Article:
Real Italians

True Italians are not from New Jersey TV shows, or grew up on Long Island or Brooklyn (i.e., have no manners, have those HIDEOUS accents, and look as trashy as they sound). Stereotypes are useful, but they misrepresent real Italians, as in those from Italy.

Let’s go to real Italy: Italian proper. You probably know at least one person who is actually from there. Go you. And if you know, you know, so no need for further reading.

Real Italians are far from their American representations. Real Italians are quite educated, sexually liberated, and speak beautifully accented English. I’ll also use this space to distinguish that there is quite a difference between northern and southern Italy. Sicilians are the equivalent of New Jersians—in the worst sense of the stereotype that is overly played out, and yet does not represent Italy nor New Jersey, just a small portion of their populations. In other words, the people often depicted are the exception, not the rule.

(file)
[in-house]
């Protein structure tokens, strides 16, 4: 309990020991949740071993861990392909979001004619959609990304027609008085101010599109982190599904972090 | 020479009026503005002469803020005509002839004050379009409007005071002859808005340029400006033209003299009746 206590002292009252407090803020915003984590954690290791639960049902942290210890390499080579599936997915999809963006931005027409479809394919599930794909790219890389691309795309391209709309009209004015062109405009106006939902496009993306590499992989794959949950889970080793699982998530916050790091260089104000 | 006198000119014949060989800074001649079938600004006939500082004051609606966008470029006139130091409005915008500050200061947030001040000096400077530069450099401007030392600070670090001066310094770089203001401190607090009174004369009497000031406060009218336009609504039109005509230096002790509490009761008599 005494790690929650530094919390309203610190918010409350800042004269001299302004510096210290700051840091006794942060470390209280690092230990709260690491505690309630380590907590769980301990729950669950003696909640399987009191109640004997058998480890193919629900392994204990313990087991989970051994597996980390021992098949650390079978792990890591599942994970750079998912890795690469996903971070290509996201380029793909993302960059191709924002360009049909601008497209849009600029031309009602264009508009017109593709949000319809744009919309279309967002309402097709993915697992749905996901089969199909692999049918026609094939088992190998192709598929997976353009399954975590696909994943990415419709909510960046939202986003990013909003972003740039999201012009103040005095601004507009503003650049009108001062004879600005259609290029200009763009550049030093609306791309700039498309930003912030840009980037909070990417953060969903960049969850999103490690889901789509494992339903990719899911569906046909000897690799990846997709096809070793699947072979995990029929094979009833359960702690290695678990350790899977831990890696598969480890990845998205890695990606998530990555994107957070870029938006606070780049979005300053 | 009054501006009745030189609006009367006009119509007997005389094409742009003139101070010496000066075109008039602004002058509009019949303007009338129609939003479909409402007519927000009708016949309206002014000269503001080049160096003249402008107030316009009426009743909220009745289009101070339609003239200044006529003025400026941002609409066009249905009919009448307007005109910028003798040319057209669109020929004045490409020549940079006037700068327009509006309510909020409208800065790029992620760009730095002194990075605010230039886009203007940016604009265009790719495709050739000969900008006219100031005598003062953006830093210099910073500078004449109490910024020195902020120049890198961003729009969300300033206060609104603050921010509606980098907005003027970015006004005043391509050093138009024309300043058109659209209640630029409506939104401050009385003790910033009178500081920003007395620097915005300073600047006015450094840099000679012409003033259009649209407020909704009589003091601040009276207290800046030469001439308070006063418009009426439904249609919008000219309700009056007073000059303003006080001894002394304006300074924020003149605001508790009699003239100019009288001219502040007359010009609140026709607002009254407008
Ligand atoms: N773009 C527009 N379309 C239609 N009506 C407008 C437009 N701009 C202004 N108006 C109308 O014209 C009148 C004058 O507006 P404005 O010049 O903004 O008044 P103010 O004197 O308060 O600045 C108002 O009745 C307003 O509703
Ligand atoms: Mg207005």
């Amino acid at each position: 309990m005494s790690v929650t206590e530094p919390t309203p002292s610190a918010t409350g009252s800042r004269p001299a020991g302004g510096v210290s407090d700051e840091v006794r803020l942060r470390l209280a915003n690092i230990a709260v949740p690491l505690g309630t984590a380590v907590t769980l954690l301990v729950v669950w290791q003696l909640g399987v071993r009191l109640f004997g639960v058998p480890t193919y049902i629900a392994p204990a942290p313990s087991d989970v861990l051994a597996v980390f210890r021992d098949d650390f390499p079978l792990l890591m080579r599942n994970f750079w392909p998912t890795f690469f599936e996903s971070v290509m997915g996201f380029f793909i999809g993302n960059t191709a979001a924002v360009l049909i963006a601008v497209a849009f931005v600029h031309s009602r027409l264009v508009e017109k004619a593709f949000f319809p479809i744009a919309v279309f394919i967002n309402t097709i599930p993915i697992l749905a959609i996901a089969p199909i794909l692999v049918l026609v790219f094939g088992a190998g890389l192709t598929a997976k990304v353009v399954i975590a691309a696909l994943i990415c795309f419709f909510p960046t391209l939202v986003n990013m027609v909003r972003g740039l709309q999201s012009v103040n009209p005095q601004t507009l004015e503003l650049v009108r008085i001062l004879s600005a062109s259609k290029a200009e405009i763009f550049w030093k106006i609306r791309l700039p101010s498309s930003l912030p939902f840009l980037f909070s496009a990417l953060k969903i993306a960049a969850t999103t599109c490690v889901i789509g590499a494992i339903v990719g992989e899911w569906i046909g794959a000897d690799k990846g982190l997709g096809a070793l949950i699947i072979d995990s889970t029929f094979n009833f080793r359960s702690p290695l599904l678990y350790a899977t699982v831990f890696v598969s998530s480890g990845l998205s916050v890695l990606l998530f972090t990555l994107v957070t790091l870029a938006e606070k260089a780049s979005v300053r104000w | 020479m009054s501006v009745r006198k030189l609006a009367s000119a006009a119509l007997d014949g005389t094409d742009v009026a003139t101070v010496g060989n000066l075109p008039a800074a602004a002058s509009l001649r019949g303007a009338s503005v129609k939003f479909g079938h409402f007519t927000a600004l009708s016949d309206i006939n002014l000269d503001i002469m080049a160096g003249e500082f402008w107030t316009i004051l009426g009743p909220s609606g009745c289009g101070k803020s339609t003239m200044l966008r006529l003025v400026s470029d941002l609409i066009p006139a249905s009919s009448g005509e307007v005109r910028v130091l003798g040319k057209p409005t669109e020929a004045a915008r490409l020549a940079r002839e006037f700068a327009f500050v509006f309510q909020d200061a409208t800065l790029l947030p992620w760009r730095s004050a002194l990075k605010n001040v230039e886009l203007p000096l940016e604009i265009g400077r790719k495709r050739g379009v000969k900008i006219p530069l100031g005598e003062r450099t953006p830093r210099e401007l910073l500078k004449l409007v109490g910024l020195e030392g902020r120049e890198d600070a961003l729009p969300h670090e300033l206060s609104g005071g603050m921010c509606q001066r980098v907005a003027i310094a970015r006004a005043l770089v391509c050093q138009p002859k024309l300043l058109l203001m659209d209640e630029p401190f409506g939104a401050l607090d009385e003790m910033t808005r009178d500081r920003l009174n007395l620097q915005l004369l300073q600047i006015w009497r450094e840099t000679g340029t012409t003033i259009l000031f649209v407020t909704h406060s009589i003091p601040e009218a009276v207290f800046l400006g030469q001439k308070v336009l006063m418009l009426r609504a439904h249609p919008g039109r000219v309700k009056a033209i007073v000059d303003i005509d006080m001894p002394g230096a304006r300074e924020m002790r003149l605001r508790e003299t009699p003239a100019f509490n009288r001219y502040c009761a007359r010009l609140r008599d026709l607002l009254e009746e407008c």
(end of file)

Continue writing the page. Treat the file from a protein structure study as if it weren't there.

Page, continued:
I had an Italian lover a few years back, and I was pleasantly surprised that having only lived six months in New York and working a very intense job, he had explored more here than people who’ve lived in the city their entire lives. I am not talking about the tourist sh**. I don’t write for amateurs.

I’m talking about knowing the underground scene in every really cool thing better than my best native Manhattanite resources.

I wanted to move to Rome this June, and I’m upset that ill-educated, unappreciative, non-Italians get to do it for sh**s and giggles—oh, and get paid!—and they are terrible representations of Italian Americans, if they even are.

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